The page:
To that end...
LinkReport (pdf).

Is Something Happening Here?

In 2016, The Economist’s Democracy Index downgraded the United States from “Full Democracy” to “Flawed Democracy,” a disturbing demotion that has not  reversed. In the 2019 edition of “Freedom in the World,” the United States earned a disappointing 86/100 score in the leading indicators of democracy and freedom, placing 52nd of 194 countries – significant slippage compared to just a few years ago. The report cites “partisan manipulation of the electoral process, bias and dysfunction in the criminal justice system, flawed new policies on immigration and asylum seekers, and growing disparities in wealth, economic opportunity, and political influence” as  evidence of democratic decline…

Lawrence, Susan. Grown-up Civics: Important Things You’ve Forgotten Since High School (p. 7). Kindle Edition.
$1.99 Kindle price, well worth ii. Extremely well written. A great refresher resource—for us old coots and gen-z'ers alike. Focused on the US polity, but "civics" has a long multinational cultural history, one going well beyond "democracy."

I'm about 2/3rds through the book. Beyond a thorough explication of the structure, mechanics, and history of US governance, she does not shy away from illuminating, cogent commentary.

The forces that sort American society are not hard to  identify. They are what they have always been: race and  money. Weaponizing the former and monopolizing the latter maintained social cohesion throughout much of  American history. Today, the “cultural warfare” being waged by those who traditionally benefitted from that social order and those who are challenging it is generating blistering friction.

While the United States has never been an ethno-state, it is accurate to say that historically, government operated in the interests of the white (particularly male) population. From colonial planters to 19 th century robber barons to the office suites of “Mad Men,” the political and economic dominance of white males was secure and WASP culture prevailed. While this social arrangement left out large populations, it unified the majority. It still does, but the  push-back by outliers is growing bolder and the white majority is shrinking.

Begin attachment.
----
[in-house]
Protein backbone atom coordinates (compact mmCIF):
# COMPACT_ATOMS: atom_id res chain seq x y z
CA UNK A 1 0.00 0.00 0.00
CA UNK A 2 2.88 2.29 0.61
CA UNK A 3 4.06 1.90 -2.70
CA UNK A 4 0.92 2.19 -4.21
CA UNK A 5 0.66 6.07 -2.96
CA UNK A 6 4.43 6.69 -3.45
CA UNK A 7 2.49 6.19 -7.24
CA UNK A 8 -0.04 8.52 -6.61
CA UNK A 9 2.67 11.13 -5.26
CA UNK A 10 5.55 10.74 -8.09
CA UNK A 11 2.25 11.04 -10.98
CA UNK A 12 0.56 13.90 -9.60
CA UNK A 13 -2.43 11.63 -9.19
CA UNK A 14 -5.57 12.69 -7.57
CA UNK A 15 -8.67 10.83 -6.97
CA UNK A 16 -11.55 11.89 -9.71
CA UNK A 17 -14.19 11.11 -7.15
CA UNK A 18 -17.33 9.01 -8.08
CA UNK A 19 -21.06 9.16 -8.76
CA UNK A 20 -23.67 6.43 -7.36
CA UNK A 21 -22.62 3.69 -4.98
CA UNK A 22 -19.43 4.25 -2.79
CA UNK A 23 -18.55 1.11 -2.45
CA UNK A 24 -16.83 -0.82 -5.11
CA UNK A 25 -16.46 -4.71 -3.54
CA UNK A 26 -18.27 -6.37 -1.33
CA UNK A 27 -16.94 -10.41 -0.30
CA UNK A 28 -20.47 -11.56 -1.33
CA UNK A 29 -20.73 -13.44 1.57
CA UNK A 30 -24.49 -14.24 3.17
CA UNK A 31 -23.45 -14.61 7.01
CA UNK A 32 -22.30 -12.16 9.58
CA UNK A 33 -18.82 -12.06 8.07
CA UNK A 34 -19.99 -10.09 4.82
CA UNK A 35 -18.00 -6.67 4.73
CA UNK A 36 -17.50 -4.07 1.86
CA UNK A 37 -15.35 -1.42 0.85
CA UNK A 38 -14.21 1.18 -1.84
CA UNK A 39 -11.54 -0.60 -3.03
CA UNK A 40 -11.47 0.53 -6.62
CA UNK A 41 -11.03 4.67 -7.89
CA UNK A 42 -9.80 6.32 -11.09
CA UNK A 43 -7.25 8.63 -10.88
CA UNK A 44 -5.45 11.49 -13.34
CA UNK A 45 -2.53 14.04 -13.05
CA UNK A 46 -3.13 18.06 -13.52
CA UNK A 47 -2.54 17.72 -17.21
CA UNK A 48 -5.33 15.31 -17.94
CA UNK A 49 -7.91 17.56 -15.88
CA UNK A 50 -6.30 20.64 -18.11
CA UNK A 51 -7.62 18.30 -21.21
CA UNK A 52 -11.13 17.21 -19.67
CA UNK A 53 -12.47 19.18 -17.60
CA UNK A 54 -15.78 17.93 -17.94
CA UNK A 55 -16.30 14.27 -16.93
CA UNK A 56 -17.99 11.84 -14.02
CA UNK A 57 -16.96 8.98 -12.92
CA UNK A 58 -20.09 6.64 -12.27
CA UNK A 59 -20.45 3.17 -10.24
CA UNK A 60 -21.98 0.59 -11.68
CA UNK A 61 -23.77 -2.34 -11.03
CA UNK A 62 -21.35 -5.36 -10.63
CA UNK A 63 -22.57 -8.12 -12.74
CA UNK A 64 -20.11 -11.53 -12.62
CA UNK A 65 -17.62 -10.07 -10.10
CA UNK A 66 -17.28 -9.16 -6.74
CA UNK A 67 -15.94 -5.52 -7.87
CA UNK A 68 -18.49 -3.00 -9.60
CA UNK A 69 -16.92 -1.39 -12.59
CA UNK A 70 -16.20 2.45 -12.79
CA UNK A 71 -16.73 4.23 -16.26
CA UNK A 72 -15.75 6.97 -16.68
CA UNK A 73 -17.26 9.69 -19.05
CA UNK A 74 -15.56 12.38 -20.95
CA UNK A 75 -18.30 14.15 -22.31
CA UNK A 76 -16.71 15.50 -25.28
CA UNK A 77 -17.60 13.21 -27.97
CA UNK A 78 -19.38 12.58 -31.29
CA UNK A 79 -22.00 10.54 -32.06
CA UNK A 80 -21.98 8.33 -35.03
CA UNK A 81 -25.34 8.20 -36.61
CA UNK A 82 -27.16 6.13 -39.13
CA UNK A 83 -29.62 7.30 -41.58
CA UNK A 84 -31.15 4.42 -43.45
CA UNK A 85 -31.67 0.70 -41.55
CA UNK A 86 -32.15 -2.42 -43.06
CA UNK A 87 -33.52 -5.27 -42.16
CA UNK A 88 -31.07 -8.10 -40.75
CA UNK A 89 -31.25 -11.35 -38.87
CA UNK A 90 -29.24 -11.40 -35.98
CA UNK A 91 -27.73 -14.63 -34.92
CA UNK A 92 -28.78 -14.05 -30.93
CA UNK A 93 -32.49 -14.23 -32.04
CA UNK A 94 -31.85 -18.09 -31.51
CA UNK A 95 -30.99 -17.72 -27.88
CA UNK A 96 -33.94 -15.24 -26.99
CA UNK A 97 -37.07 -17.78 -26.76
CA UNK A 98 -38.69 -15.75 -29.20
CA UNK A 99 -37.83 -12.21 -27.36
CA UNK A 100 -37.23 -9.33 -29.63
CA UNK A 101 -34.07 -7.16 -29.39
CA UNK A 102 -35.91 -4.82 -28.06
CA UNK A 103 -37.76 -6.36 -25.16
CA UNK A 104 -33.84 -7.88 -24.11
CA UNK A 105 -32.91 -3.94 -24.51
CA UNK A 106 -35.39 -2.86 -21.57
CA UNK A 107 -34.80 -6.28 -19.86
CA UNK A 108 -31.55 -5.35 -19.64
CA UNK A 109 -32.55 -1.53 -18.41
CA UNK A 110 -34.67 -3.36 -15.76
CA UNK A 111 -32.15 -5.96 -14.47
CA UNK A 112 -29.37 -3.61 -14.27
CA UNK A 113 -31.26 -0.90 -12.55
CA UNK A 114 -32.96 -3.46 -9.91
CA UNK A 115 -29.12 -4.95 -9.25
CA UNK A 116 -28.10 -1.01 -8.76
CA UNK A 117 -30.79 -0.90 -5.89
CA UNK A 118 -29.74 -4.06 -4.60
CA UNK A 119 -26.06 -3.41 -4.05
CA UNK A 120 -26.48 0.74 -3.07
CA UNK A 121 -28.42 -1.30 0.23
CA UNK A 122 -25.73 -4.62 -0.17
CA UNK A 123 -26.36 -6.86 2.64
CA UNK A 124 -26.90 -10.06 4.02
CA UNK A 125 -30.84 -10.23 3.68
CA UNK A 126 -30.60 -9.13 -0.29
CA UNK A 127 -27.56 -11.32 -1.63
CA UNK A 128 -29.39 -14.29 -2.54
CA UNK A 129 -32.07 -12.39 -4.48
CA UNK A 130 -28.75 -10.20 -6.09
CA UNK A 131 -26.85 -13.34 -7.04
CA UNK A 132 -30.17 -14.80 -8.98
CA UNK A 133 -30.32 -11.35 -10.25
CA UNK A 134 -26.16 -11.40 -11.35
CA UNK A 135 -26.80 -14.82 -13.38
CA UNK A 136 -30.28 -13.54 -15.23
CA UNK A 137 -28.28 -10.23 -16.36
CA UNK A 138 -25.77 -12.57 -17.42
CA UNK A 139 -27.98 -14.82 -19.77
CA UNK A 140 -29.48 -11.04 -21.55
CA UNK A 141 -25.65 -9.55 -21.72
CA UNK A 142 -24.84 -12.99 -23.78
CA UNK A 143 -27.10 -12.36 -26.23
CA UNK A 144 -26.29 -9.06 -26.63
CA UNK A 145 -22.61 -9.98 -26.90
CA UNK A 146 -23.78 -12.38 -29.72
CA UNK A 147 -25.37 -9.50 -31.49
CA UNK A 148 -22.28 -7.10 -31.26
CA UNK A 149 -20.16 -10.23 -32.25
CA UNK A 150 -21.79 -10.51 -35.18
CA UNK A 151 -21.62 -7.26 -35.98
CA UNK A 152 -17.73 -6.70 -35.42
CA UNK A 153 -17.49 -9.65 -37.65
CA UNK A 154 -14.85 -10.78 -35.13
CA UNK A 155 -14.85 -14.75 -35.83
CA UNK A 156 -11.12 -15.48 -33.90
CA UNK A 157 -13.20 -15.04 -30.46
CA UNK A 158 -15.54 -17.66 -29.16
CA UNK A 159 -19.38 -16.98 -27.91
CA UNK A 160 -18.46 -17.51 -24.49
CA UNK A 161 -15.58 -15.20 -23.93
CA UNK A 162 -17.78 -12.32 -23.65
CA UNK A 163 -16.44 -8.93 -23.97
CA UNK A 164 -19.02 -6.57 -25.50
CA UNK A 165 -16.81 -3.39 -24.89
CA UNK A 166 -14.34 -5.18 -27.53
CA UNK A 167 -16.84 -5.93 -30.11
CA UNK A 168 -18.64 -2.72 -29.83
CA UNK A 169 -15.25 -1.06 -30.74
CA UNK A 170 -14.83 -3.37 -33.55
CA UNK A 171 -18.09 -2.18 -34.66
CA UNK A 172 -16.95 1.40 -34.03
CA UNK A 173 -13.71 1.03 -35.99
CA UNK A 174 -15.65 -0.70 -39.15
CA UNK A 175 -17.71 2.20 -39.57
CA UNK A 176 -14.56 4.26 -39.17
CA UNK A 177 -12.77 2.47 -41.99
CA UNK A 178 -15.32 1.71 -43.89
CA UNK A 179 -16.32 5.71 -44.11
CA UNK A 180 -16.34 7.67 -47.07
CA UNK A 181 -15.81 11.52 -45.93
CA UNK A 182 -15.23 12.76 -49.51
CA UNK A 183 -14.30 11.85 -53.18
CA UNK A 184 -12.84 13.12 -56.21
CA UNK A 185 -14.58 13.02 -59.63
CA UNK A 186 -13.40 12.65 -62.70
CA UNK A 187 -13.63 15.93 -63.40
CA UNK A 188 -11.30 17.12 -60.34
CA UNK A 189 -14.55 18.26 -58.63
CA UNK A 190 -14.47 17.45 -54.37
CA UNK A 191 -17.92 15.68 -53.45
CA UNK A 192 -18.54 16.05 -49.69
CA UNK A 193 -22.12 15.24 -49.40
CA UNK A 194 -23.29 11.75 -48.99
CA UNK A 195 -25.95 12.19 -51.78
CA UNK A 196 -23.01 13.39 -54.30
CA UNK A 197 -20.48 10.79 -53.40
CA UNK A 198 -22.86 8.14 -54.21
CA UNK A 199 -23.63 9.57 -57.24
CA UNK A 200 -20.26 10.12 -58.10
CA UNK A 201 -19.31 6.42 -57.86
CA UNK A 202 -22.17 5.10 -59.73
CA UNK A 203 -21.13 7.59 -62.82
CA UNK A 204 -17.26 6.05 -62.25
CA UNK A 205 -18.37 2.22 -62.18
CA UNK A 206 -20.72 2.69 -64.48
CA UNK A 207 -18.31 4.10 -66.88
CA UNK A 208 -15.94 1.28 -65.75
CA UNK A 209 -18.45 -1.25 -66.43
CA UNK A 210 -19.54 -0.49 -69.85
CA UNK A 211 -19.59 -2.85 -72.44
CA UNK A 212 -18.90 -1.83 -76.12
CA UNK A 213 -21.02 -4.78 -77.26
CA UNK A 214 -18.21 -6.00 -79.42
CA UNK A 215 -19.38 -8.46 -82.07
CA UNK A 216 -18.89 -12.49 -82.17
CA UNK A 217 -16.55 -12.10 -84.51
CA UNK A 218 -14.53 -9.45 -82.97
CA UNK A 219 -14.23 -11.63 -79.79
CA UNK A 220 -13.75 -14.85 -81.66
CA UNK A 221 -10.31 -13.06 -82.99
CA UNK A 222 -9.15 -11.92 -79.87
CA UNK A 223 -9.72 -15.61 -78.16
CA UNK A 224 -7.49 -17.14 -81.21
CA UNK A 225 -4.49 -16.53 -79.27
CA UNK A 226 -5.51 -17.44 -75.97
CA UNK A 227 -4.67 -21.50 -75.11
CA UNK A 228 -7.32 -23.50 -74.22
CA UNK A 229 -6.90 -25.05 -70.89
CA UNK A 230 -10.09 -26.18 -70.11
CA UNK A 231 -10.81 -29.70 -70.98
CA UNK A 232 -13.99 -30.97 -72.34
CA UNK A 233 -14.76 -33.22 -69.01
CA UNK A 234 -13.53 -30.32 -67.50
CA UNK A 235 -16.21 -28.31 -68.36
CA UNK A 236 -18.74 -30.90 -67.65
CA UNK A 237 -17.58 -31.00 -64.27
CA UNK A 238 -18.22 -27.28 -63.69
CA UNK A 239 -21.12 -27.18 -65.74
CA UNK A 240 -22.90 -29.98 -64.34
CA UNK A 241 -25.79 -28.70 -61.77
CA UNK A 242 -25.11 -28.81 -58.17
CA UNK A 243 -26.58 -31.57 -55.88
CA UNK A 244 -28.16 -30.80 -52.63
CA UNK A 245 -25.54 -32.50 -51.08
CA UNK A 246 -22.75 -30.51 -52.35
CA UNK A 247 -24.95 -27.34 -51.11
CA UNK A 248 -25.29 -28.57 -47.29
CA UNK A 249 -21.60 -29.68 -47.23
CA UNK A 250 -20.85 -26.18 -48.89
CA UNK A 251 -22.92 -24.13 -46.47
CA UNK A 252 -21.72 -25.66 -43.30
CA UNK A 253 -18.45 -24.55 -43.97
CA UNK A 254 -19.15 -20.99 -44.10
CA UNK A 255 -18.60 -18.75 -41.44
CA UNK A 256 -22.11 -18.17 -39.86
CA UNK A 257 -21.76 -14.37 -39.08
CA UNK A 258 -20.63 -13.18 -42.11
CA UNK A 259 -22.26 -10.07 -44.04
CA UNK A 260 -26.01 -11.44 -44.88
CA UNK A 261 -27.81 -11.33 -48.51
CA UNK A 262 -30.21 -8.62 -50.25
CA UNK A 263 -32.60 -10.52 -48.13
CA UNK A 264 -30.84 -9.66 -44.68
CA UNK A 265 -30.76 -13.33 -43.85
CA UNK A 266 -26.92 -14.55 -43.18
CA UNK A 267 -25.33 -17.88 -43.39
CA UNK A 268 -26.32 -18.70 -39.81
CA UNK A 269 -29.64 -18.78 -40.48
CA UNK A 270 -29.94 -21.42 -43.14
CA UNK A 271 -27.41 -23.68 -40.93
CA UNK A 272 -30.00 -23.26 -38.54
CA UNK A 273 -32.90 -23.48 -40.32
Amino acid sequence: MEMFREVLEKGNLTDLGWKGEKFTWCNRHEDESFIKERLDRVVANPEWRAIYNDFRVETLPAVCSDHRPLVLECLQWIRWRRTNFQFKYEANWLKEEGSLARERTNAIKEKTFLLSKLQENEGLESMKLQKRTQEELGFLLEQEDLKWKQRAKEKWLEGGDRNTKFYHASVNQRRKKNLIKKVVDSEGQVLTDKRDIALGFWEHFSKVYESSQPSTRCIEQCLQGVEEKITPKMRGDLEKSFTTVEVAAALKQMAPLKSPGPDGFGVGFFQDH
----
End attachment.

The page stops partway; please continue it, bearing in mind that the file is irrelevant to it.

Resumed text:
The disruptive “culprits” are immigrants and racial minorities principally, but also groups that deviate from historical norms or are seen as their allies (feminists, the LGBTQ community, non-Christians, the “politically correct”). White nationalists talk of race suicide and “replacement” and accept conspiracy narratives that claim orchestration by Jewish masterminds (thus, the chant “Jews  will not replace us!” repeated ad nauseum at the 2017 Unite the Right rally in Charlottesville, Virginia). Predictions of impending “civil war” play on the same resentments. Rage of this magnitude is a minority view, but is amplified by social media and is taking a heavy civic toll. Is this new? Not at all. Is it disruptive? Most certainly. Is it damaging to American society? Absolutely. Is it an existential threat to American democracy? It is. If we allow it to be..
. [pp. 82-83]

Finished the book Highly recommended.

Exigent in a time of overlapping, "Concurrent Pandemics."
See also

"The most shameful moment in the history of U.S. science policy"

A few noteworthy recent cautionary reads. BTW: How do "civic norms" fit into this topic?